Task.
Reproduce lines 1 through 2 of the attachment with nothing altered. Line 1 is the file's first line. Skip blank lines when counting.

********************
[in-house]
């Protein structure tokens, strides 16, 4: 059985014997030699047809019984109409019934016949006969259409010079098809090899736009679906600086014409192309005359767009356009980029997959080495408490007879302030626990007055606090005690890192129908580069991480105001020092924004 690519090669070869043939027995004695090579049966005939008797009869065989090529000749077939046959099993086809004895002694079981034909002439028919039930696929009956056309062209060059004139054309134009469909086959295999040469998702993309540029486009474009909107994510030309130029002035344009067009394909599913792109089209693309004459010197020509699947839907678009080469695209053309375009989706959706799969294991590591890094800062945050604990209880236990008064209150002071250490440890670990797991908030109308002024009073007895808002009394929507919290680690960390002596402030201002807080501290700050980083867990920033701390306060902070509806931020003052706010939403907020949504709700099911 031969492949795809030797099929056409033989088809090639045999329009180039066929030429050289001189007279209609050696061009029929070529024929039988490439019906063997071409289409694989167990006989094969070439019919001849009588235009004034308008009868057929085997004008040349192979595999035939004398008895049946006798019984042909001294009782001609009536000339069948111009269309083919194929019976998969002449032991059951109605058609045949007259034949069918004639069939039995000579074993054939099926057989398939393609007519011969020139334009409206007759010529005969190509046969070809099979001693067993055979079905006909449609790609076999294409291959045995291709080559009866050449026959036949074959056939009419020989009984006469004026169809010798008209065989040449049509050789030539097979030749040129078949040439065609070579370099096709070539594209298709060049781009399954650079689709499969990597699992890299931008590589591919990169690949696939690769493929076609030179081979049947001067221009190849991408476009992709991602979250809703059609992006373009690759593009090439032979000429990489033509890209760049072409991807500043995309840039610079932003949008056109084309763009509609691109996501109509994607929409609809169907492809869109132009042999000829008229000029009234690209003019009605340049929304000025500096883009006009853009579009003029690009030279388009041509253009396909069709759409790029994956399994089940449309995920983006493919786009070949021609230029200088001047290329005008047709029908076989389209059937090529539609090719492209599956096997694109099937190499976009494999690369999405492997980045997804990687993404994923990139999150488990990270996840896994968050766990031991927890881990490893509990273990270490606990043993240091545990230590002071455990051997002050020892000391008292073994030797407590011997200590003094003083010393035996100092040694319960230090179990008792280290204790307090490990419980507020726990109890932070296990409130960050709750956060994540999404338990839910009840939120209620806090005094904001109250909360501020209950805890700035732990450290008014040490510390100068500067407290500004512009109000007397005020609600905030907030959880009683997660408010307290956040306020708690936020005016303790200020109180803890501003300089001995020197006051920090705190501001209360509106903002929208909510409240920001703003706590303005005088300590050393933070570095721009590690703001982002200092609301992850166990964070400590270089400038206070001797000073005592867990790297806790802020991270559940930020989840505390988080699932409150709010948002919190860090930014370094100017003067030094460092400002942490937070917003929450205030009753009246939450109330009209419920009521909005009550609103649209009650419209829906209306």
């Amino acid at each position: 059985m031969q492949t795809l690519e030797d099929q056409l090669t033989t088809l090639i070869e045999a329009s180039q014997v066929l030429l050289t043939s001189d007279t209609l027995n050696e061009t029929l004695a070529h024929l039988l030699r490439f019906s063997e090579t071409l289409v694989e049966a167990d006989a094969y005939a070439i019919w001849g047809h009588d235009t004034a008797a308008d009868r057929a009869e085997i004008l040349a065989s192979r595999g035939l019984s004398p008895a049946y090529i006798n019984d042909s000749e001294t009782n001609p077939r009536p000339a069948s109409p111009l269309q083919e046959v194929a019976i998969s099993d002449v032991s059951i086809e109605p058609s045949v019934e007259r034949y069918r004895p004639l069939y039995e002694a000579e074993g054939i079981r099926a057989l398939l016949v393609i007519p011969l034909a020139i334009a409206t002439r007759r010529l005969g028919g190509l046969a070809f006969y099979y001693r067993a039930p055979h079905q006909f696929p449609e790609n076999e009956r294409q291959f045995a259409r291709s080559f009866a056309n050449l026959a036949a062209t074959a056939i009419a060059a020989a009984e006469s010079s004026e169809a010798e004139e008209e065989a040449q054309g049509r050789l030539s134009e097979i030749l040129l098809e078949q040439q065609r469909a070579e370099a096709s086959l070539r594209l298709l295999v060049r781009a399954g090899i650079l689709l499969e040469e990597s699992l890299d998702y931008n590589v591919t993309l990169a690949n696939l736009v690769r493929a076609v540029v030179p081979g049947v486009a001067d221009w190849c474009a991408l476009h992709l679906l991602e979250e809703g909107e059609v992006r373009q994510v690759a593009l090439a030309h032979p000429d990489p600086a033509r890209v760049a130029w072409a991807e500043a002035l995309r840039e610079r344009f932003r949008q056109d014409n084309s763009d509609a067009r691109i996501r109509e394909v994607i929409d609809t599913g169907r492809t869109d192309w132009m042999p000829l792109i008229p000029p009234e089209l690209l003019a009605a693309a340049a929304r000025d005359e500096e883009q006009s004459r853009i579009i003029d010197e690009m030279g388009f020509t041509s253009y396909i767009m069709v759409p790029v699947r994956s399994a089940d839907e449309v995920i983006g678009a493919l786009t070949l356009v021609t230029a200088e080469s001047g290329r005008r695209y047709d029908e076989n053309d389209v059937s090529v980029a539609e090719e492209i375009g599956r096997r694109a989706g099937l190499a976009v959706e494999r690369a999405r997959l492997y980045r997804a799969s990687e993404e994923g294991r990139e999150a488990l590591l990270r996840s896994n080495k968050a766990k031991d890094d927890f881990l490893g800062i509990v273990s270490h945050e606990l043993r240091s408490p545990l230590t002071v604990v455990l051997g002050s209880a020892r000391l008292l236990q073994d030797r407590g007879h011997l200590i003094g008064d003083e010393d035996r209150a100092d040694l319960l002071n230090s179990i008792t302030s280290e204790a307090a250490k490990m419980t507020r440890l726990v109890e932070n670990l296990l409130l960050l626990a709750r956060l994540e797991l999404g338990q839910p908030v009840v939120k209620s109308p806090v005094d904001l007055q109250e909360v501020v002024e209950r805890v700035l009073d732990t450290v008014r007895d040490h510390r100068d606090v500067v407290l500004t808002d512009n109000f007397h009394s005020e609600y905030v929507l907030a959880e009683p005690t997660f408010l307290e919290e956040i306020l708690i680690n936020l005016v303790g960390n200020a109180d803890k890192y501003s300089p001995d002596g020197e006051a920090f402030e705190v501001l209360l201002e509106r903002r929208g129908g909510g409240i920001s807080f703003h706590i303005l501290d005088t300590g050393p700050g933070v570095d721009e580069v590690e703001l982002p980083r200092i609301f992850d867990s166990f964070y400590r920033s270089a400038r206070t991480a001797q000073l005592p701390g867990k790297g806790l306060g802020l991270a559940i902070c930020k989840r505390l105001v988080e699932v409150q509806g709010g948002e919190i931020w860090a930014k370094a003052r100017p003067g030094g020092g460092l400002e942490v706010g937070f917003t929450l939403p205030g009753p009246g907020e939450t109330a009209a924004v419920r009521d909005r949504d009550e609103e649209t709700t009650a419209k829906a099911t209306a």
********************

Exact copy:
[in-house]
């Protein structure tokens, strides 16, 4: 059985014997030699047809019984109409019934016949006969259409010079098809090899736009679906600086014409192309005359767009356009980029997959080495408490007879302030626990007055606090005690890192129908580069991480105001020092924004 690519090669070869043939027995004695090579049966005939008797009869065989090529000749077939046959099993086809004895002694079981034909002439028919039930696929009956056309062209060059004139054309134009469909086959295999040469998702993309540029486009474009909107994510030309130029002035344009067009394909599913792109089209693309004459010197020509699947839907678009080469695209053309375009989706959706799969294991590591890094800062945050604990209880236990008064209150002071250490440890670990797991908030109308002024009073007895808002009394929507919290680690960390002596402030201002807080501290700050980083867990920033701390306060902070509806931020003052706010939403907020949504709700099911 031969492949795809030797099929056409033989088809090639045999329009180039066929030429050289001189007279209609050696061009029929070529024929039988490439019906063997071409289409694989167990006989094969070439019919001849009588235009004034308008009868057929085997004008040349192979595999035939004398008895049946006798019984042909001294009782001609009536000339069948111009269309083919194929019976998969002449032991059951109605058609045949007259034949069918004639069939039995000579074993054939099926057989398939393609007519011969020139334009409206007759010529005969190509046969070809099979001693067993055979079905006909449609790609076999294409291959045995291709080559009866050449026959036949074959056939009419020989009984006469004026169809010798008209065989040449049509050789030539097979030749040129078949040439065609070579370099096709070539594209298709060049781009399954650079689709499969990597699992890299931008590589591919990169690949696939690769493929076609030179081979049947001067221009190849991408476009992709991602979250809703059609992006373009690759593009090439032979000429990489033509890209760049072409991807500043995309840039610079932003949008056109084309763009509609691109996501109509994607929409609809169907492809869109132009042999000829008229000029009234690209003019009605340049929304000025500096883009006009853009579009003029690009030279388009041509253009396909069709759409790029994956399994089940449309995920983006493919786009070949021609230029200088001047290329005008047709029908076989389209059937090529539609090719492209599956096997694109099937190499976009494999690369999405492997980045997804990687993404994923990139999150488990990270996840896994968050766990031991927890881990490893509990273990270490606990043993240091545990230590002071455990051997002050020892000391008292073994030797407590011997200590003094003083010393035996100092040694319960230090179990008792280290204790307090490990419980507020726990109890932070296990409130960050709750956060994540999404338990839910009840939120209620806090005094904001109250909360501020209950805890700035732990450290008014040490510390100068500067407290500004512009109000007397005020609600905030907030959880009683997660408010307290956040306020708690936020005016303790200020109180803890501003300089001995020197006051920090705190501001209360509106903002929208909510409240920001703003706590303005005088300590050393933070570095721009590690703001982002200092609301992850166990964070400590270089400038206070001797000073005592867990790297806790802020991270559940930020989840505390988080699932409150709010948002919190860090930014370094100017003067030094460092400002942490937070917003929450205030009753009246939450109330009209419920009521909005009550609103649209009650419209829906209306």